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Marathon bombings cast shadow over schools as they reopen

When public schools reopen Monday for the first time since the Boston Marathon bombings, Cambridge will be grappling with dual sorrows.

Several teachers in the district were injured in the blasts, according to school officials, and both suspected bombers — Tamerlan Tsarnaev, 26, who died Friday after a shootout with police, and Dzhokhar Tsarnaev, 19, who was hospitalized after his capture — graduated from Cambridge Rindge and Latin School.

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“I think the overwhelming feeling is just of confusion,” said Samuel Gebru, 21, a 2009 graduate who is trying to organize a rally with other alumni and students to support the community. “We are surprised. We are hurt.”

Across greater Boston, students returning from April vacation will continue to feel the aftershocks of the April 15 attack. Schools in Dorchester and Medford are mourning two victims who died, an 8-year-old pupil and a 29-year-old graduate. At other schools, teachers and staff will be absent because they were injured by bombs or shrapnel.

School officials said they are trying to be as prepared as possible to help children and staff after an emotional week off.

“We don’t quite know the connections that students and staff have to the events,” said Lee McGuire, spokesman for the Boston Public Schools. “It will be good to have students back in class this week, but it will be important to have the right staff in place.”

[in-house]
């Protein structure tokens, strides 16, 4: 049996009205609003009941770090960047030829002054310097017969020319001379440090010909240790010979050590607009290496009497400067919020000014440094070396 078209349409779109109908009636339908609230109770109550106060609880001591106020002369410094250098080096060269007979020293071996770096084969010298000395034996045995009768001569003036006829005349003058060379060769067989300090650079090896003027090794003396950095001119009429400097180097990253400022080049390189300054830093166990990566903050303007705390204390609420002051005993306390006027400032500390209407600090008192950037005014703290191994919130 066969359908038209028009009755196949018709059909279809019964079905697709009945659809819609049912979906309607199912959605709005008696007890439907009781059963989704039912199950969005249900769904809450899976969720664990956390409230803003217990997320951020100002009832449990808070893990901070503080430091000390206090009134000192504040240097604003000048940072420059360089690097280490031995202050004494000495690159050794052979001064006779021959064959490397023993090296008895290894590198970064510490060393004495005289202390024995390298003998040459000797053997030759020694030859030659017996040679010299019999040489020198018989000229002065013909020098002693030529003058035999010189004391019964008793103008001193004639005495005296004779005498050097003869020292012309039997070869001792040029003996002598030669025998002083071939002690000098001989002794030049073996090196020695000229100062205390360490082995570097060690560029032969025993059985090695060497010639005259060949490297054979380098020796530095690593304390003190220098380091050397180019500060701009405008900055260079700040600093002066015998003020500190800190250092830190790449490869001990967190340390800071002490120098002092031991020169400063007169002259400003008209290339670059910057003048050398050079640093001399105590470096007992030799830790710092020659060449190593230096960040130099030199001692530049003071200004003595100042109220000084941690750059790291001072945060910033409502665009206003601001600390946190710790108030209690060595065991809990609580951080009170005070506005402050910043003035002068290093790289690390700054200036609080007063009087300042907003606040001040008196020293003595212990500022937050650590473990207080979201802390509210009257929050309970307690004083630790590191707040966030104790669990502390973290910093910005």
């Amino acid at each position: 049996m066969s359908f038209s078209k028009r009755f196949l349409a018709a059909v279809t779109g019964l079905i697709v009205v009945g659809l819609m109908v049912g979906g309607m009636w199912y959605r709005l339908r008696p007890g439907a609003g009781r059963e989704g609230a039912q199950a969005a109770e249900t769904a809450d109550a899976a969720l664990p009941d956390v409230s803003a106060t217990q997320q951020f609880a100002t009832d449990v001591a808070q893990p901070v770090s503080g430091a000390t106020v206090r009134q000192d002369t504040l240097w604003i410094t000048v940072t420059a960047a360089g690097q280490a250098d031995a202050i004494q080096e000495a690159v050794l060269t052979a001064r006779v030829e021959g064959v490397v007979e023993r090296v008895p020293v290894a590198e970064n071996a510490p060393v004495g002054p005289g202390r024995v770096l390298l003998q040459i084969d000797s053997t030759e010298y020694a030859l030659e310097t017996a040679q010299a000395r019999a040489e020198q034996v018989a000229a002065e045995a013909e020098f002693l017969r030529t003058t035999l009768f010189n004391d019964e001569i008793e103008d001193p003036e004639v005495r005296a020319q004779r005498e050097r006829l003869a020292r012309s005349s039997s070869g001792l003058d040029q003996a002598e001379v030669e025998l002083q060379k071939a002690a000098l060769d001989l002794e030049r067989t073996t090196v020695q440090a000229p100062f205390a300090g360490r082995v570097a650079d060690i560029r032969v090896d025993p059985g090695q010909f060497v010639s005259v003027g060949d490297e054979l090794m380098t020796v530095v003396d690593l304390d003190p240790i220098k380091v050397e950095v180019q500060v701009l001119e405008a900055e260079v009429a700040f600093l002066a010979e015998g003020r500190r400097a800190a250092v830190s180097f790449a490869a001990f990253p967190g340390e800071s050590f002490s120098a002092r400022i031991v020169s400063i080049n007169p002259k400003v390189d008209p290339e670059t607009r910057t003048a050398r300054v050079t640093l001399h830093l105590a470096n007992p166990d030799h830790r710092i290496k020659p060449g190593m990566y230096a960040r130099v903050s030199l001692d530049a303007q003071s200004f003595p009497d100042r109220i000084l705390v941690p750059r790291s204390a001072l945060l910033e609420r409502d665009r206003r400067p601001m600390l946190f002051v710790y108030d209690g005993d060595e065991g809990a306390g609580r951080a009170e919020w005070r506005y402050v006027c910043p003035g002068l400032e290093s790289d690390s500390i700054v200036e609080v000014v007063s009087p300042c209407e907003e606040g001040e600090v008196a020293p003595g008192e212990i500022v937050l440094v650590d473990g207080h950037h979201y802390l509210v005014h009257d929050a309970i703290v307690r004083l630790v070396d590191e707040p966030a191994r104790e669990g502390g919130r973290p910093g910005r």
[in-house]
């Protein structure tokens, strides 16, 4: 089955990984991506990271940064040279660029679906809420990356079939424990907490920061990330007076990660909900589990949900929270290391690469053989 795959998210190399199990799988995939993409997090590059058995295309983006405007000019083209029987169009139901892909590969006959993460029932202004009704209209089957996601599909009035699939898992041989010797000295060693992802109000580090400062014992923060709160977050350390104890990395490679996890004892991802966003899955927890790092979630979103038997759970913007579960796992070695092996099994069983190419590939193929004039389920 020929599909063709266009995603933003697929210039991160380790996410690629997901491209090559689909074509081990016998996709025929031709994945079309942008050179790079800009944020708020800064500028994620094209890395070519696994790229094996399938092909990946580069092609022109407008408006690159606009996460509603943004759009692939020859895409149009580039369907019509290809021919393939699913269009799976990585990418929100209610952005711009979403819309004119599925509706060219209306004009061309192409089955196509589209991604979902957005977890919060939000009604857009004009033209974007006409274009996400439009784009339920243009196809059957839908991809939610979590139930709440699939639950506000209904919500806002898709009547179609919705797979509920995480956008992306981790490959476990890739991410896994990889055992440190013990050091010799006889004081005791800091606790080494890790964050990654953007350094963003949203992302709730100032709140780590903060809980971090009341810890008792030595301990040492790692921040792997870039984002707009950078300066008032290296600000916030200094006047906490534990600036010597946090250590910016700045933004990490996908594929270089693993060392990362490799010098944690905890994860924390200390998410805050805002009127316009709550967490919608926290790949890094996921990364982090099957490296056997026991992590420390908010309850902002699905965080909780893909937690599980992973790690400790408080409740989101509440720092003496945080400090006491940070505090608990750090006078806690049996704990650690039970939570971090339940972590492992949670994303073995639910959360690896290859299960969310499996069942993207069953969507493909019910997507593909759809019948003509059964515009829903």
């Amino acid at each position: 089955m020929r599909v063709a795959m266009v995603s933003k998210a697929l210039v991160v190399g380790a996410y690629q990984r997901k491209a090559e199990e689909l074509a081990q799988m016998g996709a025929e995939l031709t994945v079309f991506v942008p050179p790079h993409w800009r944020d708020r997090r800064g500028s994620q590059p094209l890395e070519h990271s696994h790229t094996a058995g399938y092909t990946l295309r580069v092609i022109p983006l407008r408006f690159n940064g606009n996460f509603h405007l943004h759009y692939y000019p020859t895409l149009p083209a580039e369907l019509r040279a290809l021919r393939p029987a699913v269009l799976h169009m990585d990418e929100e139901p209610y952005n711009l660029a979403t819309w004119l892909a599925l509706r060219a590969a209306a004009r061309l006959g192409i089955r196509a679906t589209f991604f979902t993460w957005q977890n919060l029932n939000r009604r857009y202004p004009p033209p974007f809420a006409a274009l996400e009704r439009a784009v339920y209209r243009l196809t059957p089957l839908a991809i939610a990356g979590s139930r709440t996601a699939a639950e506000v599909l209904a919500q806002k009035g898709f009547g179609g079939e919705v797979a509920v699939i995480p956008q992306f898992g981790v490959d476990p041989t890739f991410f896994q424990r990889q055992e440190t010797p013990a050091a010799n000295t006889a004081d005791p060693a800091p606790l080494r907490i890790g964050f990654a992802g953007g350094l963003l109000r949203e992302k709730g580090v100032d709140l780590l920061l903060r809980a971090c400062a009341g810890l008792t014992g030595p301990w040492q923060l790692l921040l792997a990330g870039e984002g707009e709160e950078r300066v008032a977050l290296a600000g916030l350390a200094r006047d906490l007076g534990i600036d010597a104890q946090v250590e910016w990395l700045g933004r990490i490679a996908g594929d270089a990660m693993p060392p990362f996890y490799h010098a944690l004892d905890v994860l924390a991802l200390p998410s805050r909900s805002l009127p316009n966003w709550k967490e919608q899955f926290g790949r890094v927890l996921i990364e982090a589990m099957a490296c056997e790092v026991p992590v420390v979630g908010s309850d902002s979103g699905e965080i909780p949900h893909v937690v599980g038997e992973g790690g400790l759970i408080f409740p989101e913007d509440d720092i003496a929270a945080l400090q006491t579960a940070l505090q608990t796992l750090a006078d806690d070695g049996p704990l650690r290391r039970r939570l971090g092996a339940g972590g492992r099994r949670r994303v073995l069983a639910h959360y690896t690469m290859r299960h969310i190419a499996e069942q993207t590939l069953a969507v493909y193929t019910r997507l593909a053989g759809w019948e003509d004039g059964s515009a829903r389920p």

Boston officials will pay special attention to the Snowden International School on Newbury Street, just around the corner from the Marathon finish line where the bombs exploded a week ago, McGuire said.

Students returning to Snowden are likely to pass police barricades, flowers, and memorials to the bombing victims and an athletic store covered with chalk messages of prayers and support. For many of these students it will be the first time they’ve been at the scene of the bombings, McGuire said.

Boston’s school counselors have also been helping the Neighborhood House Charter School in Dorchester this past week, where 8-year-old bombing victim Martin Richard attended school, McGuire said.

The school was not releasing any details about how it is handling its first day back, according to a spokesman.

Boston Superintendent Carol R. Johnson called families throughout the city Sunday night to welcome them back from the break, offer them resources on how to talk to their children about the events and remind them that school can be a welcome return to the normal.

“We hope your family is safe and well and that you are looking forward to returning to a normal schedule tomorrow, just as we are,” Johnson said in her recorded remarks. “We know this last week has been difficult and full of many emotions for students as well as adults.”

Johnson said some schools may hold a moment of silence Monday to commemorate the one-week anniversary of the bombings “and also to thank the many first responders and everyday heroes who helped us all get through.”

The school district will have its own counselors fanned out throughout the system and will have mental health clinicians from the community on standby to provide additional resources if needed, McGuire said.

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